Donald Fry: A 23-year old leadership lesson from the Persian Gulf

Posted by on in Blog
  • Font size: Larger Smaller
  • Hits: 5922
  • Subscribe to this entry
  • Print
  • Report this post
By Donald C. Fry

As elected leaders face the challenges of deteriorating government budget situations in Maryland and in local jurisdictions across the state, most have warned their constituents that “tough choices” lay ahead as they decide where to allocate limited financial resources and, conversely, where not to allocate them.

Few in history have faced a tougher choice in allocating limited resources than did U.S. Navy Captain Paul X. Rinn in the spring of 1988 as he stood on his sinking guided missile frigate, the USS Samuel B. Roberts, after it had hit an Iranian mine that caused tremendous damage to the ship deployed in the Persian Gulf.

Capt. Rinn, whose foot was broken by the force of the explosion, faced two equally perilous threats. His ship was taking on water fast through a 20-foot hole in its hull caused by the mine. Also, a ferocious fire created by the mine explosion engulfed the aft portion of the ship.

“It was a bizarre experience,” Rinn said during a lecture on leadership last August at the Naval Postgraduate School. “I could look up and see the fire burning above me and my shoes were filling with water at the same time.”

That’s when Rinn made the ultimate tough call. He ordered the ship’s crew to stop fighting the fire and to concentrate on the water that was pouring into the ship’s auxiliary machinery room. “You have to save that bulkhead or we’re going to lose the ship,” he recalled telling his crew.

It wasn’t easy but, following Rinn’s orders, the crew slowly won back the ship. They contained the flooding and restored power to the ship, which then enabled them to concentrate on the fire and, ultimately, to save the ship.

We’re not foundering in the Persian Gulf, but there are lessons to be learned from Rinn’s experience 23 years ago and half a world away.

Even after a devastating recession, Maryland and its local jurisdictions cannot yet be characterized as a sinking ship, though a few other states have been described that way. But from a fiscal standpoint, it’s fair to say that Maryland’s state and local governments are taking on water.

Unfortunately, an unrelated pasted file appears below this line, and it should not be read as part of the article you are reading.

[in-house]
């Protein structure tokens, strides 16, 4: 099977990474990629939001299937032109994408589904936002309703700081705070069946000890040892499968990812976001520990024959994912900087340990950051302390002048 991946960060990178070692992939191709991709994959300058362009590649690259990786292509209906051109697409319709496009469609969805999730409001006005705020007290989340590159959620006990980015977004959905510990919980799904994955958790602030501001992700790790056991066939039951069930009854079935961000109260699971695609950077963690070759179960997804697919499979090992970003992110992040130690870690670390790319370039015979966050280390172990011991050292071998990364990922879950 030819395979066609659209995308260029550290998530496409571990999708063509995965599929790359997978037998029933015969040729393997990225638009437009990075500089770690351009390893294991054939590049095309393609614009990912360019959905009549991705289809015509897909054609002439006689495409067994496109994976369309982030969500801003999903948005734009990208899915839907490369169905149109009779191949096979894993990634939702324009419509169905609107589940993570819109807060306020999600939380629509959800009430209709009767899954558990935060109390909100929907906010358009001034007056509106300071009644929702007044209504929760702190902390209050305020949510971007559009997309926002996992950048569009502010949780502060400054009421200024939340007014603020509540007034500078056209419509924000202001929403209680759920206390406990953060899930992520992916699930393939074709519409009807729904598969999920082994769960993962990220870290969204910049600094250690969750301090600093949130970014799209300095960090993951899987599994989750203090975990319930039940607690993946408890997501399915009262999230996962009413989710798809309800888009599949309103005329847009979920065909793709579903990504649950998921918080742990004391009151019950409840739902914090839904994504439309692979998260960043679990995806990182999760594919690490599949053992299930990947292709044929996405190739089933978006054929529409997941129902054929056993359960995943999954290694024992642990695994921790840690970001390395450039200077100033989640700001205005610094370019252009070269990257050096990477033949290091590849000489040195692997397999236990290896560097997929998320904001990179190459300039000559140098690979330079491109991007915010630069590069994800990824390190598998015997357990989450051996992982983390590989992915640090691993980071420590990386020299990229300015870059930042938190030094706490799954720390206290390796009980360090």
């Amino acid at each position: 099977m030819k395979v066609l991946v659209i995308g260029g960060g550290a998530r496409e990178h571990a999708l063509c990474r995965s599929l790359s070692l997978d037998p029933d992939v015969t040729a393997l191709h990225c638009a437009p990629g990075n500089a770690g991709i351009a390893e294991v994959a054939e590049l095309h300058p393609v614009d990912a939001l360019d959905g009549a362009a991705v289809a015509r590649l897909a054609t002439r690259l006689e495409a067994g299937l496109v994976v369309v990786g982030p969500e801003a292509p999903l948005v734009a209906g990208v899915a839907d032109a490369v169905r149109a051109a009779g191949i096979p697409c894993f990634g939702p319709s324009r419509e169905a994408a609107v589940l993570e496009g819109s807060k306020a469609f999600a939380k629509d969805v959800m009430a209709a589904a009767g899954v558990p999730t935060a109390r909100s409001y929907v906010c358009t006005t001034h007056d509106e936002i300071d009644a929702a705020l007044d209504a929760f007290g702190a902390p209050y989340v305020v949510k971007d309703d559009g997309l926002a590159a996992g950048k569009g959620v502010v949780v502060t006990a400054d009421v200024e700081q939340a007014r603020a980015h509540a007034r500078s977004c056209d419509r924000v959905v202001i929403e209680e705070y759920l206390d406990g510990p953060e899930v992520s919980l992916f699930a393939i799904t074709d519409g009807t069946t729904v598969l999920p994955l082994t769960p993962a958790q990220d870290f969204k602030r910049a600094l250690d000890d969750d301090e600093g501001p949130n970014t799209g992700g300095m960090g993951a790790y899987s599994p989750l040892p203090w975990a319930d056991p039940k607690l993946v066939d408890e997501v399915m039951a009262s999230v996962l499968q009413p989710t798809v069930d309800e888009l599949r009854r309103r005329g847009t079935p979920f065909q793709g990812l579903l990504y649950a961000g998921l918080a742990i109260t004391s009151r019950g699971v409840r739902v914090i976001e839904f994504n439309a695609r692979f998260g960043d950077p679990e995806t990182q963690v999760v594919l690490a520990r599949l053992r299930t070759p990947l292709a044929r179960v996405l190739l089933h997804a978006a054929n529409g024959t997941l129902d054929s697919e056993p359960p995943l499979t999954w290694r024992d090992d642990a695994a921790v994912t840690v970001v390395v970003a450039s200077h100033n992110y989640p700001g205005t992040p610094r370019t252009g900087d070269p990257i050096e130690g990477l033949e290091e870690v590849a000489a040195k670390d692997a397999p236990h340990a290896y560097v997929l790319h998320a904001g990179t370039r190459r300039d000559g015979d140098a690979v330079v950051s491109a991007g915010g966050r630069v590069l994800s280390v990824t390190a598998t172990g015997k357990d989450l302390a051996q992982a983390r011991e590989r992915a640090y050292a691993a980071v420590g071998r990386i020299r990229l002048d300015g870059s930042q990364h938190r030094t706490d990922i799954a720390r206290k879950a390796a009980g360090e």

Governor Martin O’Malley, state lawmakers, county executives and mayors across the state face decisions on where to best deploy increasingly limited financial resources despite what appear to them as equally serious competing funding challenges.

Every looming need or issue, from environmental preservation to public health to economic development, has vocal and aggressive advocates communicating the virtues of their causes to policymakers.

All of these causes are worthy of attention. But, as Captain Rinn did on the slanting deck of the USS Roberts, our leaders must decide on the best order of priorities to which our government’s financial resources should be deployed.

With that in mind business advocates in Maryland should be heartened to hear pledges made by Governor O’Malley, Baltimore City Mayor Stephanie Rawlings-Blake and others that they will place a strong focus on the deployment of fiscal resources to job creation and economic development.

Of course, our leaders must follow up their pledges by ensuring that government sets a welcoming and nurturing tone toward business and by maintaining decisive fiscal commitments to key prerequisites to a healthy business environment. Such prerequisites include an educated workforce, superior infrastructure – particularly transportation infrastructure – and strategic government investments and incentives that leverage strong business growth.

There will be many other “tough choices” ahead as our state recovers from a debilitating recession. But these are the right priorities for 2011 and for the immediate future. They relate directly to restoring the power of the private sector, which is the engine that will ultimately right Maryland’s fiscal ship and that will drive our future economic success and quality of life.

Donald C. Fry is president and CEO of the Greater Baltimore Committee. He is a regular contributor to Center Maryland.

Previous Center Maryland columns by Donald C. Fry: